One mistake many people make is stockpiling their 401(k) with their employer's stock -- indeed, some companies even make their matching contributions in the form of company stock. Yes, the company you work for is probably the one you know better than any other, which can make you more confident in your expectations and arguably less likely to encounter any nasty surprises. But still, even great companies can fall on hard times -- or fail. And your employer already provides much, if not most, of your financial support. If you're depending on your employer for your income and your retirement savings, then you have a lot of eggs in one basket. Try not to keep too much of your net worth tied up in company stock -- perhaps not more than 10% at most.

three eggs on which are written the words roth, ira, and 401k, sitting on a bed of hundred dollar bills

Image source: Getty Images.

Rule No. 8: Consider the Roth 401(k) if you can, for tax-free withdrawals

Remember that just as there are two main kinds of IRAs -- traditional and Roth -- many companies now offer their workers two different kinds of 401(k)s, including a Roth version. With a traditional IRA or 401(k), you contribute pre-tax money that reduces your taxable income and, thereby, your tax bill for the year. When you withdraw the money in retirement, it's taxed as ordinary income. With a Roth IRA or 401(k), you contribute taxable money, so there's no up-front tax break. But you eventually get a big tax break when you withdraw funds from the account in retirement -- because you get to take all the money out of the account tax-free if you follow the rules. The Roth is especially worth considering if you still have a few decades of work ahead of you, as you may be able to amass a really big nest egg -- and then keep it all. 

Another plus for the Roth is that you won't be punished if federal income tax rates are hiked significantly by the time you retire. No matter what they are, you won't be paying them.

Rule No. 9: Let that money grow -- don't cash out or borrow from your 401(k)

It's also best to let the money in your 401(k) stay there and do its job, building wealth for you over the long term. Many people cash out their 401(k) account every time they change jobs, but that's generally a terrible thing to do. Sure, you may have only worked at a given company for three years and may not have much in your account, but if you remove even $20,000 that could have kept growing for another 25 years, you could lose out on about $137,000 in retirement money (assuming an 8% average annual growth rate).

But wait -- there's more! You will also most likely be withdrawing that money earlier than you're supposed to, so you'll probably face a 10% early-withdrawal penalty, plus you'll be taxed on the withdrawal at your income tax rate if the money is coming from a traditional (not Roth) 401(k). When you change jobs, you might instead just roll over that 401(k) into an IRA. Directly transferring your 401(k) funds to the 401(k) plan of your new employer is also a good option.

Similarly, don't borrow from your 401(k) plan unless it's an emergency and you really have no better option. That's another way of stealing from your financial future, because even if you only take out $25,000 and it's only for three years, you lose out on three years of growth for that money. Over three years, $25,000 could become more than $31,000 if it grows at an annual average rate of 8%. If it were growing at 10%, it would have become more than $33,000.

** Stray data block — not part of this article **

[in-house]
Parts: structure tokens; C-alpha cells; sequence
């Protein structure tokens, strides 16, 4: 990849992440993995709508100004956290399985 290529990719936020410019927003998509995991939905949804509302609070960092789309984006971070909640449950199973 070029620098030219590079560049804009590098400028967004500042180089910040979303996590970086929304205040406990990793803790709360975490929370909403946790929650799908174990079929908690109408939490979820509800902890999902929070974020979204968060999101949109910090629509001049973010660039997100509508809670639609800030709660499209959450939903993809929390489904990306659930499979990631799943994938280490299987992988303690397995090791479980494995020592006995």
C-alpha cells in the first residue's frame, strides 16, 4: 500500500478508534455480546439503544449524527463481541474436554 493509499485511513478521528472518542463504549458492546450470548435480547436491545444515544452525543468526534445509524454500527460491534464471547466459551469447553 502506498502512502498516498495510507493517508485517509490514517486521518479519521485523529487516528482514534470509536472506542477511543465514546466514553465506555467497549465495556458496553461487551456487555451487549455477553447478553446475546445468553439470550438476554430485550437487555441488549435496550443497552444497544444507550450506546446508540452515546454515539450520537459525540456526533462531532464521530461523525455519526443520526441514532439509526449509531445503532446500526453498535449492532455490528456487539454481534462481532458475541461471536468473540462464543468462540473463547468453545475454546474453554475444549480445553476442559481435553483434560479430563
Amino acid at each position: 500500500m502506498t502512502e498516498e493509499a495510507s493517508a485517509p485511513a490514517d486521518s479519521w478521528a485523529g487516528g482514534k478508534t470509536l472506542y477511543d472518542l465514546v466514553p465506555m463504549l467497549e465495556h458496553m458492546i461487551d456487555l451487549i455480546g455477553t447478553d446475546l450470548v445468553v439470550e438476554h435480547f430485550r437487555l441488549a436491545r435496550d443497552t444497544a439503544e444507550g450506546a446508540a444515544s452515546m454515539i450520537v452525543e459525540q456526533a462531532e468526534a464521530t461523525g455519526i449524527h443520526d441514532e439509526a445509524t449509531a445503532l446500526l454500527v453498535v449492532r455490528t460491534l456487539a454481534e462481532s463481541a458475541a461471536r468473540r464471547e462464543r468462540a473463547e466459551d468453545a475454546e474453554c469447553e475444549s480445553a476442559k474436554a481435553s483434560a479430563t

Rule No. 10: View your 401(k) as part of your overall retirement plan

Finally, be sure to think about your 401(k) as just one piece of your retirement preparedness strategy. You may well have a regular, non-retirement investment account at a brokerage -- or several of them. You may have one or more IRAs, too. Perhaps you also have some mutual fund investments held at one or more mutual fund companies and maybe some bonds. When you have money to sock away each year, think strategically about where it would best be deployed. Your 401(k) may or may not be the best place for all that money. For one thing, 401(k)s typically have a limited menu of investment options. If your 401(k) offers one or more low-fee, broad-market index funds, that might be all you need. But if you'd like to invest in some individual stocks or different mutual funds, you may need to do that outside your 401(k), such as in an IRA or in a regular, taxable brokerage account.

For many people, a good strategy is to first contribute enough to max out matching 401(k) funds and then to funnel any remaining income into an IRA until they reach the maximum IRA contribution (which is $5,500 in 2018 for most people and $6,500 for those 50 and older). Any further dollars after that can go into the 401(k) -- or some other account.

Think about Social Security, too, and learn what it might offer you in retirement so that you can estimate how much retirement income you'll need to generate on your own. The average Social Security retirement benefit was recently $1,415 per month, or about $17,000 per year. You might well collect more, though, and there are ways to increase your Social Security benefits, too.

If you want the greatest chance of being financially comfortable in retirement, remember the rules above and make sure you're contributing aggressively to your retirement account(s), paying attention to fees, not cashing out a 401(k) early, and so on. You'll thank yourself later!

Selena Maranjian owns shares of Apple. The Motley Fool owns shares of and recommends Apple. The Motley Fool has the following options: long January 2020 $150 calls on Apple, short January 2020 $155 calls on Apple, long December 2018 $271 puts on SPDR S&P 500, and short January 2019 $285 calls on SPDR S&P 500. The Motley Fool has a disclosure policy.